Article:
I’ve had a big week. I had my regular therapy session on Tuesday, followed by a consult with a psychiatrist on Thursday morning, and a double session with my therapist and my mother on Thursday afternoon. I was also scheduled to have surgery Friday morning, but one of the machines is broken so that’s been put off until Monday.
I was initially disappointed about the surgery delay, but now think it’s probably a good thing as I completely underestimated how stressful these few days would be. By Thursday morning, I was a complete mess and my anxiety was spiralling out of control. I managed to keep it together enough to get to my psychiatrist appointment. I’m glad I did.
He’s delightful. Warm, funny, sensitive – gentle but firm. The antithesis of Stone Therapist – thank goodness. I was very worried that if I didn’t like this guy, then it could only be because there’s something horribly wrong with me. (Funny, my therapist knew that’s what I would think.)
So, he did the usual history taking thing. At one point he said that it’s unusual for someone like me not to be in a relationship because I’m so attractive (he might have said pretty, I can’t remember). I found that hugely embarrassing because that’s sooooo not how I see myself. I also thought it an odd thing for a shrink to say to a new patient, but I don’t think he meant anything sordid by it.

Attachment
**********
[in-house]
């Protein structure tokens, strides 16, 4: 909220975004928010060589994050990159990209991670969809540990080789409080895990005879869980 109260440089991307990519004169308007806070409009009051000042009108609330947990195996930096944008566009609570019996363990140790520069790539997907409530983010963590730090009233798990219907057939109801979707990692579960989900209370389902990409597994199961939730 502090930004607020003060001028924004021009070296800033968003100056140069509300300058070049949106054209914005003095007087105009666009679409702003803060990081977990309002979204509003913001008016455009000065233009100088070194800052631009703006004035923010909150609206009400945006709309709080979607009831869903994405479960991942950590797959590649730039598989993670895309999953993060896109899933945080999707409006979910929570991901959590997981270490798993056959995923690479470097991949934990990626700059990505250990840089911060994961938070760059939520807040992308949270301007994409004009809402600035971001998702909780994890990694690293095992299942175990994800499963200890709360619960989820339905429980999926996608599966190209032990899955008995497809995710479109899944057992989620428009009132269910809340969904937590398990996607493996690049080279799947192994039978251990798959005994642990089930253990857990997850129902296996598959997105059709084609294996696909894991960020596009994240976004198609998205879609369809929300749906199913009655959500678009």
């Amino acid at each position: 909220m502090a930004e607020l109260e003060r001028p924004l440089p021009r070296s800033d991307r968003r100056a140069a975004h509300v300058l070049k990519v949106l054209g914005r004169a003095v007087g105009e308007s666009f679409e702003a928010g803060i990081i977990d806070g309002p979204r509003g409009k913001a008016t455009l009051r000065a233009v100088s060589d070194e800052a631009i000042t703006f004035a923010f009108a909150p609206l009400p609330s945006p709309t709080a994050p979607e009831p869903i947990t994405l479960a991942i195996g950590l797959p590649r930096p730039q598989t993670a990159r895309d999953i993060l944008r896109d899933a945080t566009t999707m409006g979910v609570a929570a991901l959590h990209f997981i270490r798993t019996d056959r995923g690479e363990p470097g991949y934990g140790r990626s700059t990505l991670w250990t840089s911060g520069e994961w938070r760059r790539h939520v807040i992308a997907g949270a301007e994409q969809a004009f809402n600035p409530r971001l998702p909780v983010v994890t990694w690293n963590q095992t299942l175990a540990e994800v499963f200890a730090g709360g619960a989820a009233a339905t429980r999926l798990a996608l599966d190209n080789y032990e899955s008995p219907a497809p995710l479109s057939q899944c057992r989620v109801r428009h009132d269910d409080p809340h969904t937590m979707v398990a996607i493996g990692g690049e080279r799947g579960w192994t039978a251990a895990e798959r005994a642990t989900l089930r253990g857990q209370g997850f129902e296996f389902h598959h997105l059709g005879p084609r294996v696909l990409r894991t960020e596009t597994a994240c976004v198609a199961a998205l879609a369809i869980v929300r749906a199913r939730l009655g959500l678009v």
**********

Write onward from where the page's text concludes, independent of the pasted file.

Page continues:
The main point of me seeing him was to have medication reviewed and as a “back up” to my current therapist. He said he wants to get to know me better so he can do that. He also said he’d like to find a way for him and my therapist to work together with me, which I just think is so fantastic! The thought that I could get something useful from each of them hadn’t occurred to me, but I like the idea. (Well, the part of me that always wants to run to the end likes the idea. More therapy = better faster, right?)
At the end of the session we did a little “activity” – you can even try this at home. He made me cross my arms, thinking about how it felt. Then to cross them the other way, thinking about how it felt – Was it hard? Did I have to think about it? Did I feel ridiculous? Awkward? Uncomfortable? Yes, all of those things. We did it again three more times.
Doing things differently takes time and effort. But with that time and effort comes a level of comfort. Over time, these new ways of doing things might even come to feel “natural”.